Automotive Histories: When The Old Names Died (Part III)

gmc jimmy

(first posted 2/4/2016)    The cost of rehabilitating a “damaged” nameplate can be high. So is the cost of introducing and marketing an entirely new nameplate. If you introduce a high-quality, competitive new model but saddle it with an outmoded predecessor’s name, you will encounter resistance from buyers. “This looks nice but, oh, it’s a Cavalier? And you’re charging how much?” In the 2000s, GM simply decided to drop 19 decades-old nameplates, 12 of which were covered in Part 1 and Part 2 of this series. Today, let’s look at the remaining 7.

1998 2004 cadillac seville sts

Cadillac Seville

Final year? 2004

1956 cadillac eldorado seville

How old was the name?

Cadillac first used the Seville nameplate from 1956 until 1960. For 1956, the Eldorado Seville was a hardtop coupe in the Series 62 line, a companion to the Eldorado Biarritz convertible. A hardtop sedan arrived the following year. Although the Eldorado Biarritz continued well into the 1960s, the Eldorado Seville was discontinued after 1960. The name remained in disuse until the 1976 model year when it was dusted off for a new sedan that would simultaneously become both the smallest and yet the second most expensive Cadillac line (after the Series 75 factory limousines). The new, small Cadillac was the brand’s attempt to reach new buyers more concerned with manoeuvrability and fuel economy instead of sheer size; GM also had recognised the rising popularity of German luxury brands and the Seville was generally Cadillac’s bulwark against Mercedes and BMW.

2002 cadillac seville 2

How was it looking?

Cadillac launched the final generation of Seville in 1998, touting its performance luxury sedan credentials and announcing it would even be sold in Europe and Japan. It sat on a stiffer chassis and once again packed the powerful Northstar V8 in two states of tune. At the time of the Seville’s launch, though, Cadillac executives were already discussing the importance of rear-wheel-drive in the luxury car market and were looking ahead to new RWD models. When the new century dawned, Cadillac launched a splashy new advertising campaign and introduced razor-edged new products like the CTS. The Seville, although only launched in 1998, started to look very old very fast. It didn’t help the exterior design was only a gentle evolution of the fourth-generation Seville. Extremely minor cosmetic tweaks were made during the fifth-generation’s run and high-tech options like satellite navigation, parking sensors and Magnetic Ride Control were made available in 2002. But sales decreased each year of the fifth generation’s run, never besting the most prosperous years of the previous generation: 39k Sevilles were sold in 1998, but only 18k in 2003. For 2004, the Seville STS was retired and a lone Seville SLS stayed pat.

2005 cadillac sts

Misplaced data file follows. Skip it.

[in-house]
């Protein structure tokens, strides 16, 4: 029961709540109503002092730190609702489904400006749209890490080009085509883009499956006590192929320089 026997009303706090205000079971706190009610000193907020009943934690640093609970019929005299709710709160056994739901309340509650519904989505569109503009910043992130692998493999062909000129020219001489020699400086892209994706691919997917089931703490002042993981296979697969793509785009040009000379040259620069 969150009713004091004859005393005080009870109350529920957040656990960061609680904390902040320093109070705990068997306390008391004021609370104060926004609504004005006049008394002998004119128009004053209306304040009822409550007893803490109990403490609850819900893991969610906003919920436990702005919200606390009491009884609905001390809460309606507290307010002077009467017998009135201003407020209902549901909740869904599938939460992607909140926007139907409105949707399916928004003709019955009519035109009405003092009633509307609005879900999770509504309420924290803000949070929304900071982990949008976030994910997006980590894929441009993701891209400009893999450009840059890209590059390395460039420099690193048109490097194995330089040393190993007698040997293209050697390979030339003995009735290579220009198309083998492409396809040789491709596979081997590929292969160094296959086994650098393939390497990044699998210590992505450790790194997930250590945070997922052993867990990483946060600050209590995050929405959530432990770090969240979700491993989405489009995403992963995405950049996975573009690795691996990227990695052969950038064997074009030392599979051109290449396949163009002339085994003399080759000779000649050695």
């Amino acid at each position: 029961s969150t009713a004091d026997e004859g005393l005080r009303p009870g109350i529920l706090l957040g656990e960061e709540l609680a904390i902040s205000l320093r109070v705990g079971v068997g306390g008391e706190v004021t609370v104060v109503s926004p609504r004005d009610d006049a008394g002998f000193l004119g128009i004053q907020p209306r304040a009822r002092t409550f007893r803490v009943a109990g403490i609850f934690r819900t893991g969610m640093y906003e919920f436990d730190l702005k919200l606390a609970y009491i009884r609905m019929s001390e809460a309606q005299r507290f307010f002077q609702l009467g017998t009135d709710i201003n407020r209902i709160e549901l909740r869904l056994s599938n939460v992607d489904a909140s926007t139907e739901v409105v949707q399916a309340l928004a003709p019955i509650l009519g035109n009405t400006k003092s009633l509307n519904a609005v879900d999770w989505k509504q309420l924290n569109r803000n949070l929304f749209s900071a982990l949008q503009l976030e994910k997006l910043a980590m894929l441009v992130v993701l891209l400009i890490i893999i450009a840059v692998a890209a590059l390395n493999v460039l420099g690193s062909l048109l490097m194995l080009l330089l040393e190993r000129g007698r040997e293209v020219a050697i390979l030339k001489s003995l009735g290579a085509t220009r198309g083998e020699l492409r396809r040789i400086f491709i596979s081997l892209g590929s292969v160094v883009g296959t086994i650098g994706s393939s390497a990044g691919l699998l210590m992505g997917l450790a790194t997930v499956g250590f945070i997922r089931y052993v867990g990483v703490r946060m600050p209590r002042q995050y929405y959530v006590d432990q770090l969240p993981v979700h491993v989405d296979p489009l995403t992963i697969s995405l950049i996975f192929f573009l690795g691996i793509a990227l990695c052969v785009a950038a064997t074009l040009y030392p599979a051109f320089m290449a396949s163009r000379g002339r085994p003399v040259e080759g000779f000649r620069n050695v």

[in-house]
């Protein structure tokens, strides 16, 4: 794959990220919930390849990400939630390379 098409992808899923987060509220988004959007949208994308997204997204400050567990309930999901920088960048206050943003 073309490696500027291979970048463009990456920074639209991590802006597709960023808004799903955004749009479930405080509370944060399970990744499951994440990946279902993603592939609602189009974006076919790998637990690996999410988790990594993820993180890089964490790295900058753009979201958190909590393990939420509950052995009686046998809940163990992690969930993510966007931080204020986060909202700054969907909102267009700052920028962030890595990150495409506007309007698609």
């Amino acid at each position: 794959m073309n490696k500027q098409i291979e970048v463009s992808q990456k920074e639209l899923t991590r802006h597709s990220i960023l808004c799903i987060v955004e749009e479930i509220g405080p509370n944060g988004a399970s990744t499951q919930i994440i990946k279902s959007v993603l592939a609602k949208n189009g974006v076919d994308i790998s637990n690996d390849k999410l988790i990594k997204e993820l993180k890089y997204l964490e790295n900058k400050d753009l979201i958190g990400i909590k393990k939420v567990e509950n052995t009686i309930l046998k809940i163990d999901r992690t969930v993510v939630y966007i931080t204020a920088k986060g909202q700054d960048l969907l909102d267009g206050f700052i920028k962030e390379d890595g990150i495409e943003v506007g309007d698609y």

What replaced it?

Cadillac did re-use a name for the Seville’s replacement: STS, after the sportier of the two Seville models. Despite crisp new Art & Science styling, the use of the rear-wheel-drive Sigma platform, and new V6 and all-wheel-drive variants, the STS was a sales disappointment. Much as the fifth-generation Seville had never topped the best year of the fourth-generation, the new STS never exceeded the best year of fifth-generation Seville sales.

1998 2004 cadillac seville

Did it make sense to scrap the name?

Cadillac had never had a very consistent approach to developing and marketing the Seville, as I’ve outlined previously in my features on the second, third, fourth and fifth generation models. The Seville name was elegant and had heritage but Cadillac had been placing increasing focus on the STS nameplate since its debut in 1988. With the switch to three-letter designations for their passenger cars, it was only logical for Cadillac to use the STS name for a Seville replacement. This also allowed Cadillac to position their new RWD sedan as more of a sport sedan than a luxury cruiser.

2000 cadillac deville

Cadillac DeVille

Final year? 2005

1949 cadillac coupe de ville

How old was the name?

The first production car to wear the “de Ville” name, as it was then known, was the 1949 Series 62 Coupe de Ville which along with that year’s Buick Roadmaster Riviera and Oldsmobile 98 Holiday were GM’s first pillarless hardtop coupes. Most of Cadillac’s numerical designations disappeared over time and Coupe de Ville and Sedan de Ville became the heart of Cadillac’s range. The coupe disappeared after 1993.

2000 cadillac deville 3

How was it looking?

The 2000 DeVille may have featured smoother styling but it still had the attributes Cadillacs had long been renowned for: a smooth V8 engine, innovative technological features and ample cabin space. Unfortunately, the loyal Cadillac buyers that had purchased DeVille buyers for years were exactly the buyers Cadillac was trying to wean itself off. The quest for volume in the 1970s and 1980s had eroded Cadillac’s prestige and although the DeVille had a modern, powerful Northstar V8 and technological advances like Night Vision, it had developed a reputation for being a car popular with senior citizens. Front-wheel-drive, once seen as an innovative feature, was now utterly déclassé in the luxury car segment and the DeVille was also showing its age mechanically. It had only a four-speed auto, when rivals were offering five- and six-speeds. The Northstar V8 was no more powerful than it had been in the previous decade, either, although it had become more reliable. In the new millennium, Cadillac’s lineup had been dramatically overhauled with edgy new rear-wheel-drive offerings like the CTS and SRX, clothed in Cadillac’s polarizing new Art & Science design language. Next to them in the showroom, the DeVille – although just two years older than the CTS – looked very old-fashioned.